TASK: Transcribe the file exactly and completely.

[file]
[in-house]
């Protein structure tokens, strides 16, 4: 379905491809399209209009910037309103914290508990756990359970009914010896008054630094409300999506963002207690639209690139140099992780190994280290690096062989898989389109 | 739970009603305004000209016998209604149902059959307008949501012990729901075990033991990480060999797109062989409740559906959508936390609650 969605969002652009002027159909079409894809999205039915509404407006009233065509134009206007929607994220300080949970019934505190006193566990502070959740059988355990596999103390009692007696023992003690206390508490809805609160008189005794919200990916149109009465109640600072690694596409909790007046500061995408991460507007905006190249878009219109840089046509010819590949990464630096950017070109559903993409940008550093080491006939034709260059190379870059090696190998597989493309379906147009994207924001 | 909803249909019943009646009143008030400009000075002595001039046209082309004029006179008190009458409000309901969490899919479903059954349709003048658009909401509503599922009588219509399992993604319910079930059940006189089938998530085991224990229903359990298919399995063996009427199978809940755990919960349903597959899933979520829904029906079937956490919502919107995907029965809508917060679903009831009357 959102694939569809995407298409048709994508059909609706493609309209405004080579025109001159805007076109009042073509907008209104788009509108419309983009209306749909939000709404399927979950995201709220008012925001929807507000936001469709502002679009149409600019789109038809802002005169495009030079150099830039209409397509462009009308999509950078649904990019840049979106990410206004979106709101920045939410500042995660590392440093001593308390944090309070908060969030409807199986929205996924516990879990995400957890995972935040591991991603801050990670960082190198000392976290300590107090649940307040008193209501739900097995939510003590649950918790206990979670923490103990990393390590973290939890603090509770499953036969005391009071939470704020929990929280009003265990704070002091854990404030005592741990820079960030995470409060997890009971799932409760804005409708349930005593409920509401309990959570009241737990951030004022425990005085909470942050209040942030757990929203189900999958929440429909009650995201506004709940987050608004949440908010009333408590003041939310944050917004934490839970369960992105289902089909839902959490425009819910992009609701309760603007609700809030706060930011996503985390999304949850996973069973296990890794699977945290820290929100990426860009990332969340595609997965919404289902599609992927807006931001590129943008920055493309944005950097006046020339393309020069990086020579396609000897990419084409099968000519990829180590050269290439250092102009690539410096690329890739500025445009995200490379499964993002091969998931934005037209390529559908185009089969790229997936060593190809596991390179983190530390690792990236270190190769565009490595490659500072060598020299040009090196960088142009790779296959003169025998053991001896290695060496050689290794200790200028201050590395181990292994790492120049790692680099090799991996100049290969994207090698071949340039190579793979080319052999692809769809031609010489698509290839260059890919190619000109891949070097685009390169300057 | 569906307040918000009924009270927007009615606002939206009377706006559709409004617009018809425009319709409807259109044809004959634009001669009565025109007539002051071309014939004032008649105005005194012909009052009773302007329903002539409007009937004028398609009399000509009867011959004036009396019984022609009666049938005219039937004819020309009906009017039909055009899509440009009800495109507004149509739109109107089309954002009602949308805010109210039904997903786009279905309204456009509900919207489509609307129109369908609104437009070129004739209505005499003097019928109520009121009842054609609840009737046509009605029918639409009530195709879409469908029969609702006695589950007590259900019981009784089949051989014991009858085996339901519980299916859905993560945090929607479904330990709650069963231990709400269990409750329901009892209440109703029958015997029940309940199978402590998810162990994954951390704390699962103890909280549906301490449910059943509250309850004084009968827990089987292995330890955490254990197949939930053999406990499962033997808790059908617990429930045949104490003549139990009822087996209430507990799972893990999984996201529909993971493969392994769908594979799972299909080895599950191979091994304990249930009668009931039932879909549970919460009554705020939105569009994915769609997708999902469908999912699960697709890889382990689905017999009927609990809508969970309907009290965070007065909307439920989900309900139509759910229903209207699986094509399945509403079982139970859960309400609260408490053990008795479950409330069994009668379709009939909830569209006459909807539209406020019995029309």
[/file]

[in-house]
């Protein structure tokens, strides 16, 4: 379905491809399209209009910037309103914290508990756990359970009914010896008054630094409300999506963002207690639209690139140099992780190994280290690096062989898989389109 | 739970009603305004000209016998209604149902059959307008949501012990729901075990033991990480060999797109062989409740559906959508936390609650 969605969002652009002027159909079409894809999205039915509404407006009233065509134009206007929607994220300080949970019934505190006193566990502070959740059988355990596999103390009692007696023992003690206390508490809805609160008189005794919200990916149109009465109640600072690694596409909790007046500061995408991460507007905006190249878009219109840089046509010819590949990464630096950017070109559903993409940008550093080491006939034709260059190379870059090696190998597989493309379906147009994207924001 | 909803249909019943009646009143008030400009000075002595001039046209082309004029006179008190009458409000309901969490899919479903059954349709003048658009909401509503599922009588219509399992993604319910079930059940006189089938998530085991224990229903359990298919399995063996009427199978809940755990919960349903597959899933979520829904029906079937956490919502919107995907029965809508917060679903009831009357 959102694939569809995407298409048709994508059909609706493609309209405004080579025109001159805007076109009042073509907008209104788009509108419309983009209306749909939000709404399927979950995201709220008012925001929807507000936001469709502002679009149409600019789109038809802002005169495009030079150099830039209409397509462009009308999509950078649904990019840049979106990410206004979106709101920045939410500042995660590392440093001593308390944090309070908060969030409807199986929205996924516990879990995400957890995972935040591991991603801050990670960082190198000392976290300590107090649940307040008193209501739900097995939510003590649950918790206990979670923490103990990393390590973290939890603090509770499953036969005391009071939470704020929990929280009003265990704070002091854990404030005592741990820079960030995470409060997890009971799932409760804005409708349930005593409920509401309990959570009241737990951030004022425990005085909470942050209040942030757990929203189900999958929440429909009650995201506004709940987050608004949440908010009333408590003041939310944050917004934490839970369960992105289902089909839902959490425009819910992009609701309760603007609700809030706060930011996503985390999304949850996973069973296990890794699977945290820290929100990426860009990332969340595609997965919404289902599609992927807006931001590129943008920055493309944005950097006046020339393309020069990086020579396609000897990419084409099968000519990829180590050269290439250092102009690539410096690329890739500025445009995200490379499964993002091969998931934005037209390529559908185009089969790229997936060593190809596991390179983190530390690792990236270190190769565009490595490659500072060598020299040009090196960088142009790779296959003169025998053991001896290695060496050689290794200790200028201050590395181990292994790492120049790692680099090799991996100049290969994207090698071949340039190579793979080319052999692809769809031609010489698509290839260059890919190619000109891949070097685009390169300057 | 569906307040918000009924009270927007009615606002939206009377706006559709409004617009018809425009319709409807259109044809004959634009001669009565025109007539002051071309014939004032008649105005005194012909009052009773302007329903002539409007009937004028398609009399000509009867011959004036009396019984022609009666049938005219039937004819020309009906009017039909055009899509440009009800495109507004149509739109109107089309954002009602949308805010109210039904997903786009279905309204456009509900919207489509609307129109369908609104437009070129004739209505005499003097019928109520009121009842054609609840009737046509009605029918639409009530195709879409469908029969609702006695589950007590259900019981009784089949051989014991009858085996339901519980299916859905993560945090929607479904330990709650069963231990709400269990409750329901009892209440109703029958015997029940309940199978402590998810162990994954951390704390699962103890909280549906301490449910059943509250309850004084009968827990089987292995330890955490254990197949939930053999406990499962033997808790059908617990429930045949104490003549139990009822087996209430507990799972893990999984996201529909993971493969392994769908594979799972299909080895599950191979091994304990249930009668009931039932879909549970919460009554705020939105569009994915769609997708999902469908999912699960697709890889382990689905017999009927609990809508969970309907009290965070007065909307439920989900309900139509759910229903209207699986094509399945509403079982139970859960309400609260408490053990008795479950409330069994009668379709009939909830569209006459909807539209406020019995029309």